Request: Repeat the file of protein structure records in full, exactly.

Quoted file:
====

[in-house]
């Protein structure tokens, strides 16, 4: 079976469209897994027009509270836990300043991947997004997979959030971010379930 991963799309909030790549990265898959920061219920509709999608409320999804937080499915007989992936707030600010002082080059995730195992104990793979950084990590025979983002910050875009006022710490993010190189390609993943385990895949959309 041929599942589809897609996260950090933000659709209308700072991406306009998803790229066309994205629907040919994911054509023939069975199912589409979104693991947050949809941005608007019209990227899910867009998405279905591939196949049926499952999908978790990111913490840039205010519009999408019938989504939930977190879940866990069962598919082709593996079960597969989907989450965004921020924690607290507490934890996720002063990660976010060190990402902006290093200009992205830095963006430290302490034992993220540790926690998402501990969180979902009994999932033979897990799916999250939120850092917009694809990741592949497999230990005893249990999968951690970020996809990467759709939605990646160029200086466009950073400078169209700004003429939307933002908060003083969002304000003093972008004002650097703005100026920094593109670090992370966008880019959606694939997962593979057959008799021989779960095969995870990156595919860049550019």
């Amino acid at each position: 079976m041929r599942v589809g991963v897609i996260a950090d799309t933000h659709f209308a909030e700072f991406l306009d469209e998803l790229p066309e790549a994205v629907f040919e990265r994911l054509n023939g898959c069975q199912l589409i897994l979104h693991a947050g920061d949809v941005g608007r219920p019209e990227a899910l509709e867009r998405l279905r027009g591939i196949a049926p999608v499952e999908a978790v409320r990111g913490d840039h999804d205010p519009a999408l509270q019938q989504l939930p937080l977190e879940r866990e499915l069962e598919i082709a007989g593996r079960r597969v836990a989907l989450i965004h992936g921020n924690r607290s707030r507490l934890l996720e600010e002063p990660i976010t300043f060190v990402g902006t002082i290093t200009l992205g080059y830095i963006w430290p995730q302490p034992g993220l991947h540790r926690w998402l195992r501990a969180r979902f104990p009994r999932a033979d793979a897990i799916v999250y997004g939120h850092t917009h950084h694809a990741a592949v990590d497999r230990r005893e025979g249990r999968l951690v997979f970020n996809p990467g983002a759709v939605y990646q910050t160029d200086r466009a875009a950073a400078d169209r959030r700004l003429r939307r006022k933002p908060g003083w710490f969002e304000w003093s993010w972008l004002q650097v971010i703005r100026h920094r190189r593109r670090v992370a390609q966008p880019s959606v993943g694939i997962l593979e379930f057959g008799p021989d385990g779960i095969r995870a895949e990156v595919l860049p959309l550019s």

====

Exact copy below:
[in-house]
């Protein structure tokens, strides 16, 4: 079976469209897994027009509270836990300043991947997004997979959030971010379930 991963799309909030790549990265898959920061219920509709999608409320999804937080499915007989992936707030600010002082080059995730195992104990793979950084990590025979983002910050875009006022710490993010190189390609993943385990895949959309 041929599942589809897609996260950090933000659709209308700072991406306009998803790229066309994205629907040919994911054509023939069975199912589409979104693991947050949809941005608007019209990227899910867009998405279905591939196949049926499952999908978790990111913490840039205010519009999408019938989504939930977190879940866990069962598919082709593996079960597969989907989450965004921020924690607290507490934890996720002063990660976010060190990402902006290093200009992205830095963006430290302490034992993220540790926690998402501990969180979902009994999932033979897990799916999250939120850092917009694809990741592949497999230990005893249990999968951690970020996809990467759709939605990646160029200086466009950073400078169209700004003429939307933002908060003083969002304000003093972008004002650097703005100026920094593109670090992370966008880019959606694939997962593979057959008799021989779960095969995870990156595919860049550019």
């Amino acid at each position: 079976m041929r599942v589809g991963v897609i996260a950090d799309t933000h659709f209308a909030e700072f991406l306009d469209e998803l790229p066309e790549a994205v629907f040919e990265r994911l054509n023939g898959c069975q199912l589409i897994l979104h693991a947050g920061d949809v941005g608007r219920p019209e990227a899910l509709e867009r998405l279905r027009g591939i196949a049926p999608v499952e999908a978790v409320r990111g913490d840039h999804d205010p519009a999408l509270q019938q989504l939930p937080l977190e879940r866990e499915l069962e598919i082709a007989g593996r079960r597969v836990a989907l989450i965004h992936g921020n924690r607290s707030r507490l934890l996720e600010e002063p990660i976010t300043f060190v990402g902006t002082i290093t200009l992205g080059y830095i963006w430290p995730q302490p034992g993220l991947h540790r926690w998402l195992r501990a969180r979902f104990p009994r999932a033979d793979a897990i799916v999250y997004g939120h850092t917009h950084h694809a990741a592949v990590d497999r230990r005893e025979g249990r999968l951690v997979f970020n996809p990467g983002a759709v939605y990646q910050t160029d200086r466009a875009a950073a400078d169209r959030r700004l003429r939307r006022k933002p908060g003083w710490f969002e304000w003093s993010w972008l004002q650097v971010i703005r100026h920094r190189r593109r670090v992370a390609q966008p880019s959606v993943g694939i997962l593979e379930f057959g008799p021989d385990g779960i095969r995870a895949e990156v595919l860049p959309l550019s």